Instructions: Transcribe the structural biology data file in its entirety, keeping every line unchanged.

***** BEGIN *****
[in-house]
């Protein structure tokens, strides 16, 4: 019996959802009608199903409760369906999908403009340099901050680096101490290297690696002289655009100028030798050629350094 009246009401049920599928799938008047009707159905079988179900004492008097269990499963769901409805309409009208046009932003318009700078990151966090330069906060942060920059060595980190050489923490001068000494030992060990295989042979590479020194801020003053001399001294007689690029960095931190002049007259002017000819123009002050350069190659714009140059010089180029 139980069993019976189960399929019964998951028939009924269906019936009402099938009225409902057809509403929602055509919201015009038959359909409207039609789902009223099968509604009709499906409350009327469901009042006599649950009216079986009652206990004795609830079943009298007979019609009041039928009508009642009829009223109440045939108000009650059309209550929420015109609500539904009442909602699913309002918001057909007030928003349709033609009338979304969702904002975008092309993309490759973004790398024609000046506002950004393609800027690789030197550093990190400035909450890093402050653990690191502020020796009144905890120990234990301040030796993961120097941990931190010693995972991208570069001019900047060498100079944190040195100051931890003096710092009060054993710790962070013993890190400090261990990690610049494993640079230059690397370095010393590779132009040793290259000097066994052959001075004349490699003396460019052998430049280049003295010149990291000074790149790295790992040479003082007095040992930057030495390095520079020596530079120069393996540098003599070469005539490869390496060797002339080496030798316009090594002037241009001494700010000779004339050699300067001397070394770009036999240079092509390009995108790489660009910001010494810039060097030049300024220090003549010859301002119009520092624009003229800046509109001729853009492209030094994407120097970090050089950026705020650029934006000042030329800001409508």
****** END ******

[in-house]
């Protein structure tokens, strides 16, 4: 019996959802009608199903409760369906999908403009340099901050680096101490290297690696002289655009100028030798050629350094 009246009401049920599928799938008047009707159905079988179900004492008097269990499963769901409805309409009208046009932003318009700078990151966090330069906060942060920059060595980190050489923490001068000494030992060990295989042979590479020194801020003053001399001294007689690029960095931190002049007259002017000819123009002050350069190659714009140059010089180029 139980069993019976189960399929019964998951028939009924269906019936009402099938009225409902057809509403929602055509919201015009038959359909409207039609789902009223099968509604009709499906409350009327469901009042006599649950009216079986009652206990004795609830079943009298007979019609009041039928009508009642009829009223109440045939108000009650059309209550929420015109609500539904009442909602699913309002918001057909007030928003349709033609009338979304969702904002975008092309993309490759973004790398024609000046506002950004393609800027690789030197550093990190400035909450890093402050653990690191502020020796009144905890120990234990301040030796993961120097941990931190010693995972991208570069001019900047060498100079944190040195100051931890003096710092009060054993710790962070013993890190400090261990990690610049494993640079230059690397370095010393590779132009040793290259000097066994052959001075004349490699003396460019052998430049280049003295010149990291000074790149790295790992040479003082007095040992930057030495390095520079020596530079120069393996540098003599070469005539490869390496060797002339080496030798316009090594002037241009001494700010000779004339050699300067001397070394770009036999240079092509390009995108790489660009910001010494810039060097030049300024220090003549010859301002119009520092624009003229800046509109001729853009492209030094994407120097970090050089950026705020650029934006000042030329800001409508």